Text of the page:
Greek lettersigma.

**THINKING ABOUT THE STANDARD DEVIATION**

It is useful to think of the standard deviation as the “typical” or “average” distance that observations fall from the mean.

In Chapter 4, we encounter a bell-shaped distribution known as thenormal distribution. The empirical rule tells us that for normal distributions, about 68% of the data will be within one standard deviation of the mean, about 95% will be within two standard deviations of the mean, and about 99.7% will be within three standard deviations of the mean. However, as seen in Figures2.13

and 2.14, these percentages generally do not hold if the distribution is not bell-shaped.

Number of Characters (in thousands)

● ● ● ● ● ● ● ● ● ● ● ● ● ● ● ● ● ● ● ● ● ● ● ● ● ● ● ● ● ● ● ● ● ● ● ●● ●● ● ●● ● ● ● ● ● ●● ● 0 10 20 30 40 50 60 70

Figure 2.13: In the num chardata, 40 of the 50 emails (80%) are within 1 stan- dard deviation of the mean, and 47 of the 50 emails (94%) are within 2 standard deviations. The empirical rule does not hold well for skewed data, as shown in this example.

**GUIDED PRACTICE 2.30**

On page70, the concept of shape of a distribution was introduced. A good description of the shape of a distribution should include modality and whether the distribution is symmetric or skewed to one side. Using Figure 2.14as an example, explain why such a description is important.24

23_{The only difference is that the population variance has a division by}_{n}_{instead of}_{n}_{−}_{1.}

24_{Figure}_{2.14}_{shows three distributions that look quite different, but all have the same mean, variance, and standard}
deviation. Using modality, we can distinguish between the first plot (bimodal) and the last two (unimodal). Using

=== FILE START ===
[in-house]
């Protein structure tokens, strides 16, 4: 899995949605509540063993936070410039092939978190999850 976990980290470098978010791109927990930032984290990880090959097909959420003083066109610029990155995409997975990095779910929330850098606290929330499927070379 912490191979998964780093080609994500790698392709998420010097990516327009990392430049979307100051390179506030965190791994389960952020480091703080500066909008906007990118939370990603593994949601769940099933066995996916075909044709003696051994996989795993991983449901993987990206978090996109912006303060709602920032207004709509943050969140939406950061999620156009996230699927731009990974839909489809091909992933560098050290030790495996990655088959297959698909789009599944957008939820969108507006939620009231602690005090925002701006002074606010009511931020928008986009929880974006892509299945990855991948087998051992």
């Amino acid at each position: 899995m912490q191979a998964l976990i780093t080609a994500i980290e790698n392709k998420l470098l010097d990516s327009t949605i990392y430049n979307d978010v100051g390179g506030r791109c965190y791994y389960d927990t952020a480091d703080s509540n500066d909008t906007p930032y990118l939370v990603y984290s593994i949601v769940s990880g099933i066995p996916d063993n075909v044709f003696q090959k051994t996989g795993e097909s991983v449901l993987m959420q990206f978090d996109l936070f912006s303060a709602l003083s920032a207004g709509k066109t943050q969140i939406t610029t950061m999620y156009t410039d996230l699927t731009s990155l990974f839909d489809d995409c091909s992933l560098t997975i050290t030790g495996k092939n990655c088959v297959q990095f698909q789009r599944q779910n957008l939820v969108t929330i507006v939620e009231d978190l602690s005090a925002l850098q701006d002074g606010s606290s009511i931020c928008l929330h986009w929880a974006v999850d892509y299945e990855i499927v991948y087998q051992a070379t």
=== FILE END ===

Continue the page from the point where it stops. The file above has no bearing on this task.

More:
skewness, we can distinguish between the last plot (right skewed) and the first two. While a picture, like a histogram,
tells a more complete story, we can use modality and shape (symmetry/skew) to characterize basic information about
a distribution.

−3 −2 −1 0 1 2 3

−3 −2 −1 0 1 2 3

−3 −2 −1 0 1 2 3

Figure 2.14: Three very different population distributions with the same mean µ= 0 and standard deviationσ= 1.

**EXAMPLE 2.31**

Earlier we reported that the mean family income in the U.S. in 2017 was$99,114. Estimating the standard deviation of income as approximately $50,000, is a family income of $60,000 far from the mean or relatively close to the mean?

Because$60,000 is less that one standard deviation from the mean, it is relatively close to the mean. If the value were more than 2 standard deviations away from the mean, we would consider it far from the mean.

When describing any distribution, comment on the three important characteristics of center, spread, and shape. Also note any especially unusual cases.

**EXAMPLE 2.32**

In the data’s context (the number of characters in emails), describe the distribution of thenum char

variable shown in the histogram below.

Number of Characters (in thousands)

Frequency 0 10 20 30 40 50 60 0 5 10 15 20 0 5 10 15 20 25 30 35 40 45 50 55 60 65

The distribution of email character counts is unimodal and very strongly skewed to the right. Many of the counts fall near the mean at 11,600, and most fall within one standard deviation (13,130) of the mean. There is one exceptionally long email with about 65,000 characters.

In this chapter we use standard deviation as a descriptive statistic to describe the variability in a given data set. In Chapter 5 we will use the standard deviation to assess how close a sample mean is to the population mean.